The restaurant Savoy at the top floor of one of the buildings around the Esplanadi in central Helsinki is now famous for its vorschmack. The restaurant used to be frequented by Mannerheim and Mannerheim’s table at the Savoy was always reserved and, out of respect, no one would ever consider demanding to be seated there. Savoy still today keeps a similar style decor and menu as in the days of Mannerheim. , in fact!
My version of this recipe combines elements from the original Jewish recipe with its use of grated sour apple, but is otherwise served in the Finnish style and seasoned to my specific tastes. I recognize this is an unusual recipe with ingredients Americans would normally not think to put together. Trust me, it’s delicious – just think of it as a hybrid between pâté and steak tartare, with an element of umami from the salty fish.
Battle on – The GeneralissimoPrint
- 1 ¾ lbs. boned leg of beef
- ½ lb. boned lamb
- 2 Jewish-style herring fillets
- 1 ounce Ortiz brand anchovy
- 1 ounce Abba brand Swedish anchovy (if unavailable, use regular Ortiz brand anchovies, but try and find the real deal)
- 2 Granny Smith apples, peeled and cored
- 2 medium onions
- 2 shallots
- ⅛ cup tomato paste
- 3 whole garlic cloves
- 3 garlic cloves, pressed
- White pepper, freshly-ground
- Black pepper, freshly-ground
- 3 allspice berries, freshly-ground
- Salt to taste (be very light with the salt)
- Beef stock
- For garnish:
- Pickled beet, cubed
- Sour pickled, cubed
- Smetana (preferred) or Daisy brand sour cream
- Baked or mashed potatoes
- Take off all the fat from the beef and lamb and cut into medium-sized pieces. Peel the onions and shallots and cut them into 4 pieces each.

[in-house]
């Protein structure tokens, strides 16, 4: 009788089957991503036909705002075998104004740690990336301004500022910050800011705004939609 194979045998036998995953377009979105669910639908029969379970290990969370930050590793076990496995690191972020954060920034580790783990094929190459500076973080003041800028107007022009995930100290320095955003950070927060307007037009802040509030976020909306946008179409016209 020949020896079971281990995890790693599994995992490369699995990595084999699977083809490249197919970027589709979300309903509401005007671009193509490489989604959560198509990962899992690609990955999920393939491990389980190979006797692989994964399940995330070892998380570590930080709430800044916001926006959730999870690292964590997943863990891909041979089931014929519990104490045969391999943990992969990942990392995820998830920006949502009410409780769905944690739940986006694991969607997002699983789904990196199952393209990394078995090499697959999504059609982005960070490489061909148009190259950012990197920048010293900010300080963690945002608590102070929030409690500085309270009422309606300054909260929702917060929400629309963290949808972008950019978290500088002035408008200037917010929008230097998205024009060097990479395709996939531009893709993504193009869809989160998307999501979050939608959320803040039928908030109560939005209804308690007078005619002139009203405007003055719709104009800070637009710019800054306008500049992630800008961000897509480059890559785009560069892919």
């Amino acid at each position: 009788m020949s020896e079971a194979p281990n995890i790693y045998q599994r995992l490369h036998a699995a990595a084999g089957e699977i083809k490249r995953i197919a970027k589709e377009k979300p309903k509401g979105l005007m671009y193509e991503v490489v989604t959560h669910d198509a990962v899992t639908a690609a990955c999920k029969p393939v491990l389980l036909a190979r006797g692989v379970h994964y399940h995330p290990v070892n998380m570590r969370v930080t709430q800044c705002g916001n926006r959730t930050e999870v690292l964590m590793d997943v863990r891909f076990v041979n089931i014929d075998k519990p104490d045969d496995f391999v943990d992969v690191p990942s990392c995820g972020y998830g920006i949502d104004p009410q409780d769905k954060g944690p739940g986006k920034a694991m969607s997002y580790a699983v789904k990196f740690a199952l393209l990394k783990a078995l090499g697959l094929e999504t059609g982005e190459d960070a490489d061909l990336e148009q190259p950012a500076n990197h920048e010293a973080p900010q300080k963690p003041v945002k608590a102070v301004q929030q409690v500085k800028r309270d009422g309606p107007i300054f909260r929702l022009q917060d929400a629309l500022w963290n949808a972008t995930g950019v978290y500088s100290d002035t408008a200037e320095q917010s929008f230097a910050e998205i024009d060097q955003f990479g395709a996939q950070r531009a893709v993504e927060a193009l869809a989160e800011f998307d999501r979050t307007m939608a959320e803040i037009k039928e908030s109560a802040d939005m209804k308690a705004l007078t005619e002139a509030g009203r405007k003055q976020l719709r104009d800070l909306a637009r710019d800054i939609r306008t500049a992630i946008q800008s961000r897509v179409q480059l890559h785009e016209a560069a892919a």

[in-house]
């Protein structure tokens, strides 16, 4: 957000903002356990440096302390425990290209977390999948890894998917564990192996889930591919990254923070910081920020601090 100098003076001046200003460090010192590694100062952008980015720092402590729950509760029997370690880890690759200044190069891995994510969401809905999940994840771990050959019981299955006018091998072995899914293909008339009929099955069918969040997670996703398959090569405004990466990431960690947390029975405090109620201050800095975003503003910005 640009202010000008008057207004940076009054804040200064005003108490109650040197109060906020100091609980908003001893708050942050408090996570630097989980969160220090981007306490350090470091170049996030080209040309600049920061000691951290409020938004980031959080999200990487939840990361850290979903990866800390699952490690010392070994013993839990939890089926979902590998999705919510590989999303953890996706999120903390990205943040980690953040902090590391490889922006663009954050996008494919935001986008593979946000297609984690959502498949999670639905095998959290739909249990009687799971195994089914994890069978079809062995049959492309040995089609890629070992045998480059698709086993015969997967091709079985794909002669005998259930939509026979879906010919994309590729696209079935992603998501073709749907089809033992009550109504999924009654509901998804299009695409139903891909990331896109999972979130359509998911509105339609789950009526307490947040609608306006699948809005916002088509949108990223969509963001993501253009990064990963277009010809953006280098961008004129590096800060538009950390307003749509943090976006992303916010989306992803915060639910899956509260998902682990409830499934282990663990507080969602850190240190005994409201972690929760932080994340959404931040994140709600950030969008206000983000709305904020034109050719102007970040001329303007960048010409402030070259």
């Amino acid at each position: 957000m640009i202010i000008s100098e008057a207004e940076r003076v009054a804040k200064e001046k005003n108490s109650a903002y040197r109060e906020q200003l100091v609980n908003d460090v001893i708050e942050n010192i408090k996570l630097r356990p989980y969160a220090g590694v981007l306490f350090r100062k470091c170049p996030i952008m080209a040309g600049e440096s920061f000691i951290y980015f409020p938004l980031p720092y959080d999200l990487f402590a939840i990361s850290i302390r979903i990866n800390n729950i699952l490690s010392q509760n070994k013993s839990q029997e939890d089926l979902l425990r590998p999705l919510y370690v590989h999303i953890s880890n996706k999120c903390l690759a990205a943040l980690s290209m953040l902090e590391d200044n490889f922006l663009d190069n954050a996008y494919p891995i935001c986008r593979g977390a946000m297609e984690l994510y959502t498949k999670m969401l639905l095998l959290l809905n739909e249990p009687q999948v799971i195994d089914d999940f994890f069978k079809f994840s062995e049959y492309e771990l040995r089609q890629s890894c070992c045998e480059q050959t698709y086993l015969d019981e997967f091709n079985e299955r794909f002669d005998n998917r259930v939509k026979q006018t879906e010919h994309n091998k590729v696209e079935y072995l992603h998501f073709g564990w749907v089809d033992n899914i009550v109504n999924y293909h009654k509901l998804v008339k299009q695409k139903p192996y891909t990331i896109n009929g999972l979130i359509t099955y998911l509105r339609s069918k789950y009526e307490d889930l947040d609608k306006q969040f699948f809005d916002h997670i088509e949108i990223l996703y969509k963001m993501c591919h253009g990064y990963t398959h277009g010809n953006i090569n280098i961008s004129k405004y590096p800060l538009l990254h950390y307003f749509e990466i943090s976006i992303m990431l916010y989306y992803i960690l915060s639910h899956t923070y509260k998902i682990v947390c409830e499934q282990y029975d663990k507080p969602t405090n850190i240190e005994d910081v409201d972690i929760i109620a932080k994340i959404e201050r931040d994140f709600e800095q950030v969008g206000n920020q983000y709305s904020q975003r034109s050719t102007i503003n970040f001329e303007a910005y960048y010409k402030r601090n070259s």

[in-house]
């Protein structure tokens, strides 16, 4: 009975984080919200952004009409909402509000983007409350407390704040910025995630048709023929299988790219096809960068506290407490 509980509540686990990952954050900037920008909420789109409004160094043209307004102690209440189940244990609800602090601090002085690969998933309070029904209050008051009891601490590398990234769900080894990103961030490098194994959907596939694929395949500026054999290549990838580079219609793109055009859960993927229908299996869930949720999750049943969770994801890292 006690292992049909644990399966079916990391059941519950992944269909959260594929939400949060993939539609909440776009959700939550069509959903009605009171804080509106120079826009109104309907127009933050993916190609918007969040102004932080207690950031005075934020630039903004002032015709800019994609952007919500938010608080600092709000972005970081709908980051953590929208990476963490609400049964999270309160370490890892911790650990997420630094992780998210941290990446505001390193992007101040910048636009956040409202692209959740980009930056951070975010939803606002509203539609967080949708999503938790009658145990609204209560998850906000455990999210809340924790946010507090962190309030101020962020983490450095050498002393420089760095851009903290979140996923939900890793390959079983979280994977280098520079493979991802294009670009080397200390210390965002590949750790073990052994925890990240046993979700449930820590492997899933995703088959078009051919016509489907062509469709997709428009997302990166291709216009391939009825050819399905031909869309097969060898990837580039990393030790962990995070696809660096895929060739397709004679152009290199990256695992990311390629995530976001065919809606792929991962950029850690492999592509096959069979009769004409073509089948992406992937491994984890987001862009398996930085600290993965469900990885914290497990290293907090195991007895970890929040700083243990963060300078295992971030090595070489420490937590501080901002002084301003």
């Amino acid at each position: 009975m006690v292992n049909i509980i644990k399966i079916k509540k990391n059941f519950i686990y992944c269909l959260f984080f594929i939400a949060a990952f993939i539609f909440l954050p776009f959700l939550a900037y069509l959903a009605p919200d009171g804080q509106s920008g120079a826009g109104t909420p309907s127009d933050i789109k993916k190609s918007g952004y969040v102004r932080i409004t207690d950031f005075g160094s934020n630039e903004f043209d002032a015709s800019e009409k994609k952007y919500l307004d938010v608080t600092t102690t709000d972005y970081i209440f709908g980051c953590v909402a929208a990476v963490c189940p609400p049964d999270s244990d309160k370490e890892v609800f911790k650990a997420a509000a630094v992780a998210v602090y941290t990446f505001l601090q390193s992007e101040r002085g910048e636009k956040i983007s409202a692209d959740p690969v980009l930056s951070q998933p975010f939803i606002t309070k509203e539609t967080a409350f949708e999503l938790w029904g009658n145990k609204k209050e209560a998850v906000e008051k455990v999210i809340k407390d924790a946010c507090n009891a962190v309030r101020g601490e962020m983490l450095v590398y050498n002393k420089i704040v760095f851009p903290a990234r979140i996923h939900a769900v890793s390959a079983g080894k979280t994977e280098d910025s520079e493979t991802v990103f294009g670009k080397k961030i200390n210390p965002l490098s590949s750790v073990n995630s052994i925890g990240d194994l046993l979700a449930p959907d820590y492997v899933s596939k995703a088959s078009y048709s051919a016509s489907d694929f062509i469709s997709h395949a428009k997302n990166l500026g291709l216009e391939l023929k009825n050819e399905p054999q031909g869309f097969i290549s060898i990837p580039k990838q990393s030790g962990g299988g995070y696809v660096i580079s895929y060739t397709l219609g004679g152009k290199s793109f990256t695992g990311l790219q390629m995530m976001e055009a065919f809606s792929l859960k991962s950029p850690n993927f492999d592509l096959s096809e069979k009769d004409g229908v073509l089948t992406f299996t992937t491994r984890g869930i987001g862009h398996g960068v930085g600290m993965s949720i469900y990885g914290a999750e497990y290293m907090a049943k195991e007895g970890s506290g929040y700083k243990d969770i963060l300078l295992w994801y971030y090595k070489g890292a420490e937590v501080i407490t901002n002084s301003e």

- Put a little vegetable oil on a baking sheet, put the meat, 3 of the garlic cloves, shallots and onions on the pan. Sprinkle with oil.
- Bake in a 375 degree F oven until slightly brown, turn over once so that the browning is equal on all sides. When ready, take the pan from the oven and let cool.
- In a food processor, place some pieces of baked meat, garlic and onions and spoon in some beef stock. Process well and when smooth, empty the bowl into a heavy cast iron Dutch oven. Process the rest of the meat, garlic and onions.
- Then, add herring fillets, anchovies, sour apples, tomato paste and fresh garlic to the food processor. Moisten with more stock; so the food processor can work well. Process in the same way as the meats until smooth. Combine the fish mixture thoroughly with the meat and onion mixture in the Dutch oven.
- Moisten the combined blend in the iron kettle with a little bit of cognac and some more stock. Heat the kettle slowly and turn often with a wooden spoon.
- Add the white and black pepper as well as the ground allspice and check the salt (it must not become too salty).
- Now, turn often with wooden spoon and let simmer slowly for 5 – 6 hours. Add more stock as the liquid evaporates. The blend must be thick like heavy cream, but not too dry.
- Control the flavor to your preference with additional cognac, stock, seasoning and fish. Be careful with salt as it concentrates while the dish is cooking. Turn often with a wooden spoon, so that is does not burn on the bottom.
- If you do not have time to wait those 5-6 hours in one batch, cook half on one day for half the time, let cool and continue with the remaining the day after.
- Let the vorschmack cool, then put it in glass jars and refrigerate.
- Serve cold as an appetizer like a “pâté” on Russian and Finnish-style sour rye bread, with champagne and vodka along with all the prescribed sides.